Video games have a long history with capitalism. We’re used to scavenging garbage and loot for the merchant in town, playing our part in the endless recycling of items into cash which usually serves as the point for which the rest of the game rotates (especially if it happens to have a strong multiplayer focus). Sometimes we take up the role of the vender ourselves, be it in a higher management position (most city building sims) or direct transactions (Recettear), building our own economy by exploiting the nondescript customers who seem to exist solely to patronize our shop. There is nothing particularly novel then about a game hinged around mass consumerism, but where Domestic Dog Simulator fails most is in masking or even pretending to recognize the economic loops providing it a skeleton of purpose, or having anything interesting to say or do with them.
You might imagine a game with as bland and direct a title as Domestic Dog Simulator would at the least be what it says on the tin, but aside from allowing you to take part in a handful of stereotypically doggy things (ie. pissing on everything) there isn’t much that seems designed to imitate canine life. Maybe that’s because you aren’t actually playing as a dog, instead being presented with an egg which then hatches into disturbing robotic and Lovecraftian abominations, as if they were meant to encompass the entire animal kingdom by pulling bits and pieces from species that should never be mixed.
And then you’re let loose into a town of shops and minor distractions. What exactly you’re meant to do from this point on is difficult to discern, but judging by the price tags affixed to every wall and object it seems clear you’ve been dropped into something of a consumer’s paradise. There are so many TVs upon which nothing plays, so many bizarre pieces of art to hang in your empty home. Vending machines sit on every corner ready to dispense a beverage at the push of a button, or perhaps you’d prefer the unmanned cafe, coffees waiting for you on the counter.
There is so much random stuff to buy in Domestic Dog Simulator, which is especially odd given there isn’t any clear way to make money to purchase any of it. Eventually I stumbled upon a random lot behind my house with a convenient sign telling me to “dig”, so obediently I began scratching at the ground and was soon rewarded with a bundle of cash that had inexplicably been buried here. “Good” the game seemed to be saying to me, “now run off to one of the shops and pick out something nice.”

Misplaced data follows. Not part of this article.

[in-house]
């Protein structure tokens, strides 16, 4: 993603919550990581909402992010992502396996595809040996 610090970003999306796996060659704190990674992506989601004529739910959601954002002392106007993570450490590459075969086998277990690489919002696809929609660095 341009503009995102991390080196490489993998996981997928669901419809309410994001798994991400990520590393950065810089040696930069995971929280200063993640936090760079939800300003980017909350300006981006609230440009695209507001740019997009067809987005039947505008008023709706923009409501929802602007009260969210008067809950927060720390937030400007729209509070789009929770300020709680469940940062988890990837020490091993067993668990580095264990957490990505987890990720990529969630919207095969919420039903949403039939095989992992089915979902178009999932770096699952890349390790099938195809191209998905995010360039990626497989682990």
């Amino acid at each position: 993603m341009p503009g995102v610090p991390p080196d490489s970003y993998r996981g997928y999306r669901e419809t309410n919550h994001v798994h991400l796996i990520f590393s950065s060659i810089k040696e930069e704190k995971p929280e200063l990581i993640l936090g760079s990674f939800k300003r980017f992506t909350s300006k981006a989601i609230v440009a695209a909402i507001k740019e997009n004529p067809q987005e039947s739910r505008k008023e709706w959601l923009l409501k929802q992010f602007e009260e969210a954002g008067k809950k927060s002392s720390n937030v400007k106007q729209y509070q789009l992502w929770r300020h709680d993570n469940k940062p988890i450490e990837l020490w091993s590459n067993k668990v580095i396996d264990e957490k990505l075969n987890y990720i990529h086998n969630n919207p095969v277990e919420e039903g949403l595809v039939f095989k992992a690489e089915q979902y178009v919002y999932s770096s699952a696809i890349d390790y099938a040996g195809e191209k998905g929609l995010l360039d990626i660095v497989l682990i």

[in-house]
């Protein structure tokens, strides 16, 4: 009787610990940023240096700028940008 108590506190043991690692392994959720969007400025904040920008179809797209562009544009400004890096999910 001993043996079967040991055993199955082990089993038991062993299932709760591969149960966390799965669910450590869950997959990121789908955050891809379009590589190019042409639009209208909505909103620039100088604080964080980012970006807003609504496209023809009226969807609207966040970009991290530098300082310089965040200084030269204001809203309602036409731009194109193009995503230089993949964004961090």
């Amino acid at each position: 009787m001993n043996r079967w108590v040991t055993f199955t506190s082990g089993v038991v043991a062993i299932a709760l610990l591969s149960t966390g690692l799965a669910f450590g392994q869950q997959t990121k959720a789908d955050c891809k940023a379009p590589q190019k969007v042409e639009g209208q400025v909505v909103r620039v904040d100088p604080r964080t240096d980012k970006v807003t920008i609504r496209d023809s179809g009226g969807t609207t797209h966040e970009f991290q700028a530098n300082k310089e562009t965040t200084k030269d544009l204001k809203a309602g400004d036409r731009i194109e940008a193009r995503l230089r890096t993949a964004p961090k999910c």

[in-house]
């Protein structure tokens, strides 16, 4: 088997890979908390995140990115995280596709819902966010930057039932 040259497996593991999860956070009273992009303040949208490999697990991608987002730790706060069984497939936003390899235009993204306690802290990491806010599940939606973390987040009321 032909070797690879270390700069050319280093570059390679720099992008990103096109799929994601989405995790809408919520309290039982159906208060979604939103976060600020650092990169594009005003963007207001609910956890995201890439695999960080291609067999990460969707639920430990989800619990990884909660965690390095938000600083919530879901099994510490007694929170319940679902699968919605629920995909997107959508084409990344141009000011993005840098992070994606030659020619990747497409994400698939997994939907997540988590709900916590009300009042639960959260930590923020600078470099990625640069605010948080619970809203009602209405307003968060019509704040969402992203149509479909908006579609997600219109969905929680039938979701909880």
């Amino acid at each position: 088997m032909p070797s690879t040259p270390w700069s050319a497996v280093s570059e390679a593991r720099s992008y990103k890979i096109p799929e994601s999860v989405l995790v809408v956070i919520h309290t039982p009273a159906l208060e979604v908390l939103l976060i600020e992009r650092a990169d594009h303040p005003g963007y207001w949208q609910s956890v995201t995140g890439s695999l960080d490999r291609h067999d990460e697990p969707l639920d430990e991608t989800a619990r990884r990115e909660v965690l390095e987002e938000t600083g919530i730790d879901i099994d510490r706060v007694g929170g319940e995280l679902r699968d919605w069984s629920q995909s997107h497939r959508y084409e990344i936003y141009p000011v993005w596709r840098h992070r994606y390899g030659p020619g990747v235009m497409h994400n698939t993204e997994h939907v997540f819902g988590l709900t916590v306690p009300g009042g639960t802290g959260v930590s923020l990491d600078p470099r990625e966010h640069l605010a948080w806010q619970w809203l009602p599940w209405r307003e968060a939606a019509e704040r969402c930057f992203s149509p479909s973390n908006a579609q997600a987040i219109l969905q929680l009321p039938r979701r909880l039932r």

This, it would seem, was the life I was intended to live. One of physical labor feeding into a desire to buy things I could do nothing with. There’s no real economy in Domestic Dog Simulator, you simply exist to consume, with the menial tasks required to obtain anything attempting to disguise how hideously pointless everything is. Perhaps then this could have served to illustrate the imaginary meaning used to justify unchecked consumption, but there is no attempt at critique, no commentary on the dangers of systemic capitalistic control or even a hint that the developer recognized what they were making. It just gives the player what it thinks they want, no frills attached, with a giant billboard of the developer’s other game, Squirreltopia, being the closest it comes to actually saying something about the world it has created. I suppose it still gets the last laugh though from everyone who bought it.